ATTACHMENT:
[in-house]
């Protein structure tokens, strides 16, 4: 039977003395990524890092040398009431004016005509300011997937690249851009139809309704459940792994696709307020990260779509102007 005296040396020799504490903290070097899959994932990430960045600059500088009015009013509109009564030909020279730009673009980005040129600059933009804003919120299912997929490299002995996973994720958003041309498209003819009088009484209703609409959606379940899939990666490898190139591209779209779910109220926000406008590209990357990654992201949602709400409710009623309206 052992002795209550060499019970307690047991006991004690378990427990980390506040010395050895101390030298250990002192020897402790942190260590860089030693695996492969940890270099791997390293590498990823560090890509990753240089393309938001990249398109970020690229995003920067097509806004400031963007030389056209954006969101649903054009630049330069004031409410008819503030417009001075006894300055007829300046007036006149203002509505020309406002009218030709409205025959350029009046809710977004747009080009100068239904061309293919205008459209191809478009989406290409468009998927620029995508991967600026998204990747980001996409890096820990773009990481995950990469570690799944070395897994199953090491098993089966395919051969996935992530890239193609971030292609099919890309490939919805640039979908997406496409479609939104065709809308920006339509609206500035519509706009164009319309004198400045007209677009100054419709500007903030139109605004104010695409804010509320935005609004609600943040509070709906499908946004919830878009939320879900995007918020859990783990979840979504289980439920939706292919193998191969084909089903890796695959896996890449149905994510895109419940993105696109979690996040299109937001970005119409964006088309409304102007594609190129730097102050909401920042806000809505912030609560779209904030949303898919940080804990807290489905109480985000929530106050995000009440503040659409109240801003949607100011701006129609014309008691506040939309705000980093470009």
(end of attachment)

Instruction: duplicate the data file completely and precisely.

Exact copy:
[in-house]
């Protein structure tokens, strides 16, 4: 039977003395990524890092040398009431004016005509300011997937690249851009139809309704459940792994696709307020990260779509102007 005296040396020799504490903290070097899959994932990430960045600059500088009015009013509109009564030909020279730009673009980005040129600059933009804003919120299912997929490299002995996973994720958003041309498209003819009088009484209703609409959606379940899939990666490898190139591209779209779910109220926000406008590209990357990654992201949602709400409710009623309206 052992002795209550060499019970307690047991006991004690378990427990980390506040010395050895101390030298250990002192020897402790942190260590860089030693695996492969940890270099791997390293590498990823560090890509990753240089393309938001990249398109970020690229995003920067097509806004400031963007030389056209954006969101649903054009630049330069004031409410008819503030417009001075006894300055007829300046007036006149203002509505020309406002009218030709409205025959350029009046809710977004747009080009100068239904061309293919205008459209191809478009989406290409468009998927620029995508991967600026998204990747980001996409890096820990773009990481995950990469570690799944070395897994199953090491098993089966395919051969996935992530890239193609971030292609099919890309490939919805640039979908997406496409479609939104065709809308920006339509609206500035519509706009164009319309004198400045007209677009100054419709500007903030139109605004104010695409804010509320935005609004609600943040509070709906499908946004919830878009939320879900995007918020859990783990979840979504289980439920939706292919193998191969084909089903890796695959896996890449149905994510895109419940993105696109979690996040299109937001970005119409964006088309409304102007594609190129730097102050909401920042806000809505912030609560779209904030949303898919940080804990807290489905109480985000929530106050995000009440503040659409109240801003949607100011701006129609014309008691506040939309705000980093470009």